We're sorry, but the page you were seeking does not exist. It may have been moved or expired. Perhaps our search engine can help.
The urge to group things into categories is natural and unavoidable, but when it comes to the arts, systems of classification often fall short.
In music, though broad labels such as bluegrass, hard rock or hip-hop certainly help listeners sort through the millions of song choices, genre-blurring hybrid bands and shape-shifting crossover artists have increasingly become the rule, rather than the exception, making classification difficult if not impossible.
Local bands Slow Gun Runner and Lifted Embrace, who will both be showcasing debut CDs when they share stage time at the Aurora Projekt's one-year anniversary party Saturday, are both good examples of the limitations of traditional genre labels. Here's a closer look at what goes into their music.
Slow Gun Runner
Slow Gun Runner has described itself in the past as a funk-rock-reggae band, but its self-titled debut CD covers a lot more ground than that. Guitarist and songwriter Dave Pichard said the tracks on the CD represent a variety of styles indicative of his wide-ranging tastes.
"I love all styles of music and you can see that reflected here. 'Fuzzy Bunny Pump' is just straight up, almost James Brown funk, 'Welcome to Juneau' is kind of bluegrass, 'Love Song' is jazz, 'Voice of Reason' is a ballad, 'Pretty' and 'Slow Gun Runner' are the most reggae-heavy songs, 'Adieu' is more of a Tool, kind of tribal thing, and 'Taboo' - I don't really know what that is. It's kind of a combination of funk and R&B and hip-hop. And then 'Troblems' is kind of a ... rock film-noir.'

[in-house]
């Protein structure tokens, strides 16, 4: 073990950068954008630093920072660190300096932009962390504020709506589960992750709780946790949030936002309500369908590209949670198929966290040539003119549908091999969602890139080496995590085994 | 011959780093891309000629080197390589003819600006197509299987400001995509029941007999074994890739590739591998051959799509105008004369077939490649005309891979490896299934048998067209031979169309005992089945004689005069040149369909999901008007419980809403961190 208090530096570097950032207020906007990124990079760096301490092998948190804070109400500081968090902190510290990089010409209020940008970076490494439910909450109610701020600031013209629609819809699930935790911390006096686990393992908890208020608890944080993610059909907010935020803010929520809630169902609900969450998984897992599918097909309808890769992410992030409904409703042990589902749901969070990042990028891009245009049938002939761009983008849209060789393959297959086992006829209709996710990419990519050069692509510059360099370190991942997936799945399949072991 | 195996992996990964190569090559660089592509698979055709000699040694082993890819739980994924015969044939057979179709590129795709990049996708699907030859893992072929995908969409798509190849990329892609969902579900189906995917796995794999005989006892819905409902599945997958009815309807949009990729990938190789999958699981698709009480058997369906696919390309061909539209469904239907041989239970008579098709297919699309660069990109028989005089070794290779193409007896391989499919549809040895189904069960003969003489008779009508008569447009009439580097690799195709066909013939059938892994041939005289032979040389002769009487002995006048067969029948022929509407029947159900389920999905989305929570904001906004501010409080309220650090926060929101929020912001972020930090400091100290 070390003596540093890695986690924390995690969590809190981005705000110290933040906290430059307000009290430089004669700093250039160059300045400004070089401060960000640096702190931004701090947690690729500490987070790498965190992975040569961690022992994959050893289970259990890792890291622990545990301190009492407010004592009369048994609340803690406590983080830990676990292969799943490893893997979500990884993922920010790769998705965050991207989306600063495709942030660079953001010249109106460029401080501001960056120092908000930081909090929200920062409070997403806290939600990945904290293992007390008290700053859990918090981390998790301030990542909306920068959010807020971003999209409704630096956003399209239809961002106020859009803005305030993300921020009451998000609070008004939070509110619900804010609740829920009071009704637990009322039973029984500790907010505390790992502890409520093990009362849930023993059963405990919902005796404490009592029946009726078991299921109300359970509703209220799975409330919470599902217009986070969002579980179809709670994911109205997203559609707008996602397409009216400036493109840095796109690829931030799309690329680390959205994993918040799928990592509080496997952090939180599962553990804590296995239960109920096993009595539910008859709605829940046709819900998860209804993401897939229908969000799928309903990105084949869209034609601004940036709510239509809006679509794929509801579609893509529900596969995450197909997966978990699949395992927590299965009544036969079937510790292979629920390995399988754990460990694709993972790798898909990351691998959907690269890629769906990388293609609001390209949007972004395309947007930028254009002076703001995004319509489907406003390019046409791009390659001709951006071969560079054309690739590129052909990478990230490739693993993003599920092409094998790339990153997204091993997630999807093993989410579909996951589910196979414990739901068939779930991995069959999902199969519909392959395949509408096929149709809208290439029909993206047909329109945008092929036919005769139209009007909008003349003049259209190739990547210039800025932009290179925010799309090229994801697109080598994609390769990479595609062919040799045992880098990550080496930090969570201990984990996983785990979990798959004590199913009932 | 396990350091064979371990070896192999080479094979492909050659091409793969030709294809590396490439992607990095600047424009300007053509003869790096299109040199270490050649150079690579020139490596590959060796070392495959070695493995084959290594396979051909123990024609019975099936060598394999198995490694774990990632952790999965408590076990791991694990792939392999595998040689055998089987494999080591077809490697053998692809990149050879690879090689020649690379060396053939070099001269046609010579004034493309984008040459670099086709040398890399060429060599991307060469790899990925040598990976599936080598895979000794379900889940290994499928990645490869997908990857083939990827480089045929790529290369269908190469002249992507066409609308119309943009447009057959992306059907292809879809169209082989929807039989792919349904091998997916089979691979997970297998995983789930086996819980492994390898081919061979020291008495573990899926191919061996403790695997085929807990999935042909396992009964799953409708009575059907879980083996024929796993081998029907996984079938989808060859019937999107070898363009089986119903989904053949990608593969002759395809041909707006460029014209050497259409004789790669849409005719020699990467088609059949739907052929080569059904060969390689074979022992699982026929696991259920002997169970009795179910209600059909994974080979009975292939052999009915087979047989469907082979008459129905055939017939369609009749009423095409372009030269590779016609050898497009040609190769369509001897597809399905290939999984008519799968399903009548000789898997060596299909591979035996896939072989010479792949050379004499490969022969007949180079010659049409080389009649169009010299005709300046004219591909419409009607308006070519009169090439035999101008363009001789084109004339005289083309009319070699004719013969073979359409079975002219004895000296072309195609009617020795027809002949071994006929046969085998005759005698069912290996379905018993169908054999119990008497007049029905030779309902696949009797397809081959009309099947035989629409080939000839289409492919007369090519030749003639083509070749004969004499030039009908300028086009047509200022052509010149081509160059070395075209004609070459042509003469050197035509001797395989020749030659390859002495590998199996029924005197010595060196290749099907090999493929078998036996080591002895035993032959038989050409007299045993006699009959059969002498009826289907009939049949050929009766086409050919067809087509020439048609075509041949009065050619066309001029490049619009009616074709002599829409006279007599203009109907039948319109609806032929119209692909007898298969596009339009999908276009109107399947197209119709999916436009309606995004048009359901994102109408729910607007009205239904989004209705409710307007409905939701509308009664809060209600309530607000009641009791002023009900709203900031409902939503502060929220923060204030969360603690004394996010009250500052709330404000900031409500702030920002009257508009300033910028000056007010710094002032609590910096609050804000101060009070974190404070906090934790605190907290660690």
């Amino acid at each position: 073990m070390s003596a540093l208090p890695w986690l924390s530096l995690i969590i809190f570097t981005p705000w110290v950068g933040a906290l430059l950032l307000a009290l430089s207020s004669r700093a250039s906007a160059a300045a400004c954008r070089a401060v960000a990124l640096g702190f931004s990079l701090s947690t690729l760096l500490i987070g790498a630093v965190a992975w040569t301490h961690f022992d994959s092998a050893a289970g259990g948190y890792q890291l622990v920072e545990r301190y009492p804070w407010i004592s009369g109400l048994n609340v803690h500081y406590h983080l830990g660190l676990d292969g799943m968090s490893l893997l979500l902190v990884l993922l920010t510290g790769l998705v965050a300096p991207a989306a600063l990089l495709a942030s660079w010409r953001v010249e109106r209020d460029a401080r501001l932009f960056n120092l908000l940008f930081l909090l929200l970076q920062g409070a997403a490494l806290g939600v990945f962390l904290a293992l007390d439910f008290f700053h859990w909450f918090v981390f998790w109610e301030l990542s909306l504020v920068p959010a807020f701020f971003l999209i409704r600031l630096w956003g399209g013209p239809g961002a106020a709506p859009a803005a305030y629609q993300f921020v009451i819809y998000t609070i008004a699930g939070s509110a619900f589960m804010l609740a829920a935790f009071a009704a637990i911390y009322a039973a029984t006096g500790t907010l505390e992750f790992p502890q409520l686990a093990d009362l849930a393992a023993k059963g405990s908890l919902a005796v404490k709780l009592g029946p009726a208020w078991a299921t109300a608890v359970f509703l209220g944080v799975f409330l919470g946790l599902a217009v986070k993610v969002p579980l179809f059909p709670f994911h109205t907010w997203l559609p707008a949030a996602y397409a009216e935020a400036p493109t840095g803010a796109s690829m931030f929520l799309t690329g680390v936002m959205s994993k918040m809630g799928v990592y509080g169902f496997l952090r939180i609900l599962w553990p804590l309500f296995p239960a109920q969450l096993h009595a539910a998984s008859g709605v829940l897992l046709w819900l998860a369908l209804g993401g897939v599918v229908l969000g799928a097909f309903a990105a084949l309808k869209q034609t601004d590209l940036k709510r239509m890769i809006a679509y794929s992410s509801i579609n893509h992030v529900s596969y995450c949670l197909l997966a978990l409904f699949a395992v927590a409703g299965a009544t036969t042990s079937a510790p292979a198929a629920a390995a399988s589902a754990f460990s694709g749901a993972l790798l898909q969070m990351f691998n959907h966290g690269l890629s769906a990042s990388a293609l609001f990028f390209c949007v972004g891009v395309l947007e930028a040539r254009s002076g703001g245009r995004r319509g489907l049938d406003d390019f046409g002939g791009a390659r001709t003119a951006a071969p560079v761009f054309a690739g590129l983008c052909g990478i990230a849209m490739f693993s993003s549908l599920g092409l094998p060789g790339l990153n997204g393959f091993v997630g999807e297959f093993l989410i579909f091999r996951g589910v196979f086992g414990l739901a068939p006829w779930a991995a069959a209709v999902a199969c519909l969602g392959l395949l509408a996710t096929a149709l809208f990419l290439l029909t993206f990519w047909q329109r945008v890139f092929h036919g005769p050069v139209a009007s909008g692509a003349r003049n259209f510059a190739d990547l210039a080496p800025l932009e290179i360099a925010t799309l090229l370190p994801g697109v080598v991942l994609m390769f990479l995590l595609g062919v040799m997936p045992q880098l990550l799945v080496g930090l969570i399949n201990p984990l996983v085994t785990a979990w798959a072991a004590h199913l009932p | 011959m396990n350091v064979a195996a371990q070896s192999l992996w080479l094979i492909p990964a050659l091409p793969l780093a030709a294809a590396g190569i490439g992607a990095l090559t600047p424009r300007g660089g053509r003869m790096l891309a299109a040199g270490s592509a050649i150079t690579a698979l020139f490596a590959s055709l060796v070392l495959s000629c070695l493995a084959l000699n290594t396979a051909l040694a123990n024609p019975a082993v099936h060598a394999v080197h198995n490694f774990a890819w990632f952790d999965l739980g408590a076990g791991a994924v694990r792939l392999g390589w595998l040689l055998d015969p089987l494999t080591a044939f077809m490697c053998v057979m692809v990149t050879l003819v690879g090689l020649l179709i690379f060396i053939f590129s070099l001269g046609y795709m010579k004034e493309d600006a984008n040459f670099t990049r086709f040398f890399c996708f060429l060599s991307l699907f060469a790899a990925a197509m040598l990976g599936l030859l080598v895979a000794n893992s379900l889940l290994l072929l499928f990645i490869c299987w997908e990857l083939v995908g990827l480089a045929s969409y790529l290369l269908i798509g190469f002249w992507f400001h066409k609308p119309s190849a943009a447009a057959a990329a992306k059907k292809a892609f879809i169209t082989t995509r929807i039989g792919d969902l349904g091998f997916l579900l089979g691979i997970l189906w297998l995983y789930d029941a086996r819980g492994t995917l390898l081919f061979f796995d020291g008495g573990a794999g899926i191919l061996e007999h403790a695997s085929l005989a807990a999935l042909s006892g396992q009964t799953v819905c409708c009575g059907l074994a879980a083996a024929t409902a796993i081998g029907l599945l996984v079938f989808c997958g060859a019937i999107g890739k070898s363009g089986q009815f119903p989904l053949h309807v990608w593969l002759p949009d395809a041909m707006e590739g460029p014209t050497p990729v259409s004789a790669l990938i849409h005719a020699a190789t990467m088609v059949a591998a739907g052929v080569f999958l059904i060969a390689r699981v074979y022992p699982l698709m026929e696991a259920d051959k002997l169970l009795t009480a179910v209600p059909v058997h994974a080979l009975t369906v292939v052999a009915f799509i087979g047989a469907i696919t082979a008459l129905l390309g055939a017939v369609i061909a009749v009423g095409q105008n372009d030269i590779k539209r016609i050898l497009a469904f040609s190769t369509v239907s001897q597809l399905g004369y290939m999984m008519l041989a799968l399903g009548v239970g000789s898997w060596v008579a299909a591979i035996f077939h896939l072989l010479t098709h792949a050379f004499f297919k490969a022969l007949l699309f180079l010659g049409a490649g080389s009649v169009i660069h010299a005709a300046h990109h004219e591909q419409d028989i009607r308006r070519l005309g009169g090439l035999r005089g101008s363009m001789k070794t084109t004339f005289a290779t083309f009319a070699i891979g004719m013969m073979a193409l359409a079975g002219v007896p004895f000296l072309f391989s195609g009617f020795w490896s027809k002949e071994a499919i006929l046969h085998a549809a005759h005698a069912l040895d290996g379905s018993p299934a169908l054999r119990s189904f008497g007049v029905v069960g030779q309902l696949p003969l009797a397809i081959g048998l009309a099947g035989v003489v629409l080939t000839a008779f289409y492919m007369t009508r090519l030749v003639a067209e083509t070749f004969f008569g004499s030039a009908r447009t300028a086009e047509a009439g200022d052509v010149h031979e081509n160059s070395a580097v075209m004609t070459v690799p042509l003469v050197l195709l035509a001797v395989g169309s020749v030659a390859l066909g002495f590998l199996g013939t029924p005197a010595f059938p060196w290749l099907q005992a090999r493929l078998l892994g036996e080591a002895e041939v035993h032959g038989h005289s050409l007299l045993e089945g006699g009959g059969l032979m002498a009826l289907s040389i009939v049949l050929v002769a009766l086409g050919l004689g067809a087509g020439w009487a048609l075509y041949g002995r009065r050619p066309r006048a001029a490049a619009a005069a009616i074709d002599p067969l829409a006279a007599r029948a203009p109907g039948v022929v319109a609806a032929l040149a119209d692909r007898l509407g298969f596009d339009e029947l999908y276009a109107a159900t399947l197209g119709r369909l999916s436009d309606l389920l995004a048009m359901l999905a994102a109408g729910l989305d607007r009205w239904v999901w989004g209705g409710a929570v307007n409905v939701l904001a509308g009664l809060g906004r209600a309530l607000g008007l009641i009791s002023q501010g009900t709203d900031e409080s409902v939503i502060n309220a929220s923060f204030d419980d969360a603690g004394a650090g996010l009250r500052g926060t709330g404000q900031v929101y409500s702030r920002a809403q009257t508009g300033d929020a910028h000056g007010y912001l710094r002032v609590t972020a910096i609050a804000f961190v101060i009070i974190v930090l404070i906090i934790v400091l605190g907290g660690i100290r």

So where does that leave those who haven't heard the band's music and wonder if they will like it? Your best bet is to listen to it, and you'll get that chance this weekend.
Slow Gun Runner performs Saturday at the Alaskan Hotel & Bar as part of a dual CD release party that also features local band Lifted Embrace. The party is sponsored by the Aurora Projekt, and celebrates the Franklin Street shop's one-year anniversary. The shop, which primarily sells clothing featuring their original designs, has hosted two similar parties in the past with the two bands singly; it is now bringing them together for one split show, said Aurora Projekt's Scott Baxter.
Slow Gun Runner has been around for about three years, and, in addition to Pichard, is comprised of lyricist and singer Nicole Skeek, bass player Jeff Goetz, and drummer Chirs Lambertson. All of the band's music, with few exceptions, is original, written by Pichard with lyrics by Skeek. Goetz and Lambertson bring their own creative interpretations to the songs in filling out their parts and improvising on stage, Pichard said.
"We've written a lot of these songs just by jamming," he said. "They come out of the environment and energy of playing together."
When they perform live, they often add to their repertoire with improvised music, Pichard said, which include lyrics Skeek makes up on the spot.
"A lot of our shows we'll just improvise on stage," he said. "Chris will start playing a drum beat and we'll just start going with it, and Niki will improvise an entire song. She s a great lyricist and improviser."
Skeek also came up with the band's name.
"I can't really remember which happened first, the song and the lyrics or the band's name," Pichard said. "Somehow, out of her lyrics, she started throwing around 'Slow Gun Runner' and it grew on us."
In addition to writing the music, Pichard, who works as a software developer for the state, recorded and produced the CD at the band's studio above Alaska Liquor Cache downtown on Franklin Street. He said recording, for him, is as important as writing the songs and playing the music.
"This has been a dream of mine since I started playing when I was 18," he said. "I got a fourtrack after I started playing (guitar), and I've been hooked on recording ever since."
Saturday's show will be the first time the band has performed since last year's Haines Fair. Pichard said he didn't know how much they'd be playing downtown this summer.
"Everybody's back in town right now, so we'll see how it goes," he said.
Slow Gun Runner's new CD is available at the Aurora Projekt, located at 171 S. Franklin St. next to the Alaskan. You can also find it online on iTunes and Amazon.